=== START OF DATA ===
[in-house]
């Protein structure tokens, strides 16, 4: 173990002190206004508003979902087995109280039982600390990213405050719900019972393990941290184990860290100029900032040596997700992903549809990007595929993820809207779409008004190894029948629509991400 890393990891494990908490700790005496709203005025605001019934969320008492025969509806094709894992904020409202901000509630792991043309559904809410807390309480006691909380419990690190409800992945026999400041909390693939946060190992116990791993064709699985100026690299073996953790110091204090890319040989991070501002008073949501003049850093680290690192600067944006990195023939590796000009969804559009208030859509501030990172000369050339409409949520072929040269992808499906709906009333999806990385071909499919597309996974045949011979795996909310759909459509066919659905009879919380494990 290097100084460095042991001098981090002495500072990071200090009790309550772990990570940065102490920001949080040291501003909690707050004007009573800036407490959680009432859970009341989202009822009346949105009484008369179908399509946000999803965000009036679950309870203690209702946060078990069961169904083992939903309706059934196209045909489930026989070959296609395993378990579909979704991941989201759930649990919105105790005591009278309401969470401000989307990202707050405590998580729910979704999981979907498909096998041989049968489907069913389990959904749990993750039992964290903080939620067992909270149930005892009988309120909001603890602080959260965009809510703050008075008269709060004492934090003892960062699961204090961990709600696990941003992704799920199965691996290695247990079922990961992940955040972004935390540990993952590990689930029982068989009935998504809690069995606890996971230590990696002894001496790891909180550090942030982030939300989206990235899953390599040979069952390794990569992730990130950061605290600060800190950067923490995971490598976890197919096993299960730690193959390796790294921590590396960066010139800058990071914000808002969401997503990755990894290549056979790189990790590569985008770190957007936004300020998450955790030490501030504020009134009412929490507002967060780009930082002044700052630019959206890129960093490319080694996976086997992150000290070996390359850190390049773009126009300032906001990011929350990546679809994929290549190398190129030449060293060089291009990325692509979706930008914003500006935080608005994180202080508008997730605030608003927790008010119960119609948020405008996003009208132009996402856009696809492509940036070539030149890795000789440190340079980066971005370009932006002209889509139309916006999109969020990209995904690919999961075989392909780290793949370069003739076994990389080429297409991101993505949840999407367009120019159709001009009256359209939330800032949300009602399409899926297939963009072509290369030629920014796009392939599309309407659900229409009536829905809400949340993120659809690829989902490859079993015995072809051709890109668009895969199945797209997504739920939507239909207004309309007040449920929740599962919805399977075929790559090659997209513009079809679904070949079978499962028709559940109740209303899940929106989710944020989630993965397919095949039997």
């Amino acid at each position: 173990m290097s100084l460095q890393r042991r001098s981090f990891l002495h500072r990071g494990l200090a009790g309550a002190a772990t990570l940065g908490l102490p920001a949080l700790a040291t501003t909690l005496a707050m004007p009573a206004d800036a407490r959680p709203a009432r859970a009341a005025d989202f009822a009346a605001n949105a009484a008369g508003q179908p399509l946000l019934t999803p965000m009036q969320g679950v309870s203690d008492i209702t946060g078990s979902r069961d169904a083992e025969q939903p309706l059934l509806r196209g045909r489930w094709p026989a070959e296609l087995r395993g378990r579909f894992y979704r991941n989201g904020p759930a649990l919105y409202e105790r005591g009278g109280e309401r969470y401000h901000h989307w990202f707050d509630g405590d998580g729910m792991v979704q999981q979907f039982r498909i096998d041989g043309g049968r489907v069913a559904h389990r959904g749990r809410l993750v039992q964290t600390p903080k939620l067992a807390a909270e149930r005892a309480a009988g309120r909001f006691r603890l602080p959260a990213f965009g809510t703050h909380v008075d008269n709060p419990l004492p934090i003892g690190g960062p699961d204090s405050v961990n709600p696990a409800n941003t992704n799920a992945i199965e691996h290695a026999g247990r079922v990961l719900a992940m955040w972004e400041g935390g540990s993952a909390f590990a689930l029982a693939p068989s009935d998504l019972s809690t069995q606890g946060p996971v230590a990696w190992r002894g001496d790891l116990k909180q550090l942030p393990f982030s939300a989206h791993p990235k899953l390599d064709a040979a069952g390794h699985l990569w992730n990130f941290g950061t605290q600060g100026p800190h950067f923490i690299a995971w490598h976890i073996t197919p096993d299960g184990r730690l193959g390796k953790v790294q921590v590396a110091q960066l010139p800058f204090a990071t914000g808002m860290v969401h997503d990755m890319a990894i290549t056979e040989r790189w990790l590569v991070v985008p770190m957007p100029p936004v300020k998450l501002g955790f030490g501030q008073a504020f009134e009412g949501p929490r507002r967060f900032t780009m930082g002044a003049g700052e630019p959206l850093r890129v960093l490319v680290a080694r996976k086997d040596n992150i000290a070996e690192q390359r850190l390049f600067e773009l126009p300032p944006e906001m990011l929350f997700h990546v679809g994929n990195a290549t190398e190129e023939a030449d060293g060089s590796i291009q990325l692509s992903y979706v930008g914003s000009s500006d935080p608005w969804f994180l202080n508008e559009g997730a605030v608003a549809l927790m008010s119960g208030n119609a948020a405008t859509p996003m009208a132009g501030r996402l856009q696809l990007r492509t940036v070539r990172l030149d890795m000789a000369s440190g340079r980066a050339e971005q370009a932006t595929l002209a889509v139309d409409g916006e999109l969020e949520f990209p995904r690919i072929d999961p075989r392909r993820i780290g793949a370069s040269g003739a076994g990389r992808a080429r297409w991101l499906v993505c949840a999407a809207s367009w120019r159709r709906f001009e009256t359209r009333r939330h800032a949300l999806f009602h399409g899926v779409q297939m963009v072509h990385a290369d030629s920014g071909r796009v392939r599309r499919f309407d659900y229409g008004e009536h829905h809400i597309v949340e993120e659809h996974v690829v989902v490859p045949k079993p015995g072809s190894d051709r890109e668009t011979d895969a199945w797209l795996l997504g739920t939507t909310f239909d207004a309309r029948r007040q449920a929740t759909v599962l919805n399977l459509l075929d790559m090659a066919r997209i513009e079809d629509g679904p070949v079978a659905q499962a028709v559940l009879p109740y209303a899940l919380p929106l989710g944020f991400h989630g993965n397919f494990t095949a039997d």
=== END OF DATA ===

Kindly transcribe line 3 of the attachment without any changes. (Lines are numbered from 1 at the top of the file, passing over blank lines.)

């Amino acid at each position: 173990m290097s100084l460095q890393r042991r001098s981090f990891l002495h500072r990071g494990l200090a009790g309550a002190a772990t990570l940065g908490l102490p920001a949080l700790a040291t501003t909690l005496a707050m004007p009573a206004d800036a407490r959680p709203a009432r859970a009341a005025d989202f009822a009346a605001n949105a009484a008369g508003q179908p399509l946000l019934t999803p965000m009036q969320g679950v309870s203690d008492i209702t946060g078990s979902r069961d169904a083992e025969q939903p309706l059934l509806r196209g045909r489930w094709p026989a070959e296609l087995r395993g378990r579909f894992y979704r991941n989201g904020p759930a649990l919105y409202e105790r005591g009278g109280e309401r969470y401000h901000h989307w990202f707050d509630g405590d998580g729910m792991v979704q999981q979907f039982r498909i096998d041989g043309g049968r489907v069913a559904h389990r959904g749990r809410l993750v039992q964290t600390p903080k939620l067992a807390a909270e149930r005892a309480a009988g309120r909001f006691r603890l602080p959260a990213f965009g809510t703050h909380v008075d008269n709060p419990l004492p934090i003892g690190g960062p699961d204090s405050v961990n709600p696990a409800n941003t992704n799920a992945i199965e691996h290695a026999g247990r079922v990961l719900a992940m955040w972004e400041g935390g540990s993952a909390f590990a689930l029982a693939p068989s009935d998504l019972s809690t069995q606890g946060p996971v230590a990696w190992r002894g001496d790891l116990k909180q550090l942030p393990f982030s939300a989206h791993p990235k899953l390599d064709a040979a069952g390794h699985l990569w992730n990130f941290g950061t605290q600060g100026p800190h950067f923490i690299a995971w490598h976890i073996t197919p096993d299960g184990r730690l193959g390796k953790v790294q921590v590396a110091q960066l010139p800058f204090a990071t914000g808002m860290v969401h997503d990755m890319a990894i290549t056979e040989r790189w990790l590569v991070v985008p770190m957007p100029p936004v300020k998450l501002g955790f030490g501030q008073a504020f009134e009412g949501p929490r507002r967060f900032t780009m930082g002044a003049g700052e630019p959206l850093r890129v960093l490319v680290a080694r996976k086997d040596n992150i000290a070996e690192q390359r850190l390049f600067e773009l126009p300032p944006e906001m990011l929350f997700h990546v679809g994929n990195a290549t190398e190129e023939a030449d060293g060089s590796i291009q990325l692509s992903y979706v930008g914003s000009s500006d935080p608005w969804f994180l202080n508008e559009g997730a605030v608003a549809l927790m008010s119960g208030n119609a948020a405008t859509p996003m009208a132009g501030r996402l856009q696809l990007r492509t940036v070539r990172l030149d890795m000789a000369s440190g340079r980066a050339e971005q370009a932006t595929l002209a889509v139309d409409g916006e999109l969020e949520f990209p995904r690919i072929d999961p075989r392909r993820i780290g793949a370069s040269g003739a076994g990389r992808a080429r297409w991101l499906v993505c949840a999407a809207s367009w120019r159709r709906f001009e009256t359209r009333r939330h800032a949300l999806f009602h399409g899926v779409q297939m963009v072509h990385a290369d030629s920014g071909r796009v392939r599309r499919f309407d659900y229409g008004e009536h829905h809400i597309v949340e993120e659809h996974v690829v989902v490859p045949k079993p015995g072809s190894d051709r890109e668009t011979d895969a199945w797209l795996l997504g739920t939507t909310f239909d207004a309309r029948r007040q449920a929740t759909v599962l919805n399977l459509l075929d790559m090659a066919r997209i513009e079809d629509g679904p070949v079978a659905q499962a028709v559940l009879p109740y209303a899940l919380p929106l989710g944020f991400h989630g993965n397919f494990t095949a039997d």